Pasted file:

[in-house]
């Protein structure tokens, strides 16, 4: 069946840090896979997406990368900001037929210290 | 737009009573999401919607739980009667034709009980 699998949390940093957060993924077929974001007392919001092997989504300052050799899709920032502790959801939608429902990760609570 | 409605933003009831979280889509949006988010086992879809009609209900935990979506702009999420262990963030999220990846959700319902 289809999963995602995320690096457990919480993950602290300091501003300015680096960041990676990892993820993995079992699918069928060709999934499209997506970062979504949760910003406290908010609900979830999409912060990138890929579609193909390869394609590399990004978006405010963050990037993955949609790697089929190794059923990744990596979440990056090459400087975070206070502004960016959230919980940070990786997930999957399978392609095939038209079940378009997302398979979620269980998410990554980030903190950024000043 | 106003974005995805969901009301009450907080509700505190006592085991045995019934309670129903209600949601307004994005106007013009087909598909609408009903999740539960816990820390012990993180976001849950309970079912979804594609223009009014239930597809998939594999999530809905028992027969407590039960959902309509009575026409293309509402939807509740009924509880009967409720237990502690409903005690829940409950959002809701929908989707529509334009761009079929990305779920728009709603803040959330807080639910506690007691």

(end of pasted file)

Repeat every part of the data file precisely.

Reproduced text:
[in-house]
């Protein structure tokens, strides 16, 4: 069946840090896979997406990368900001037929210290 | 737009009573999401919607739980009667034709009980 699998949390940093957060993924077929974001007392919001092997989504300052050799899709920032502790959801939608429902990760609570 | 409605933003009831979280889509949006988010086992879809009609209900935990979506702009999420262990963030999220990846959700319902 289809999963995602995320690096457990919480993950602290300091501003300015680096960041990676990892993820993995079992699918069928060709999934499209997506970062979504949760910003406290908010609900979830999409912060990138890929579609193909390869394609590399990004978006405010963050990037993955949609790697089929190794059923990744990596979440990056090459400087975070206070502004960016959230919980940070990786997930999957399978392609095939038209079940378009997302398979979620269980998410990554980030903190950024000043 | 106003974005995805969901009301009450907080509700505190006592085991045995019934309670129903209600949601307004994005106007013009087909598909609408009903999740539960816990820390012990993180976001849950309970079912979804594609223009009014239930597809998939594999999530809905028992027969407590039960959902309509009575026409293309509402939807509740009924509880009967409720237990502690409903005690829940409950959002809701929908989707529509334009761009079929990305779920728009709603803040959330807080639910506690007691």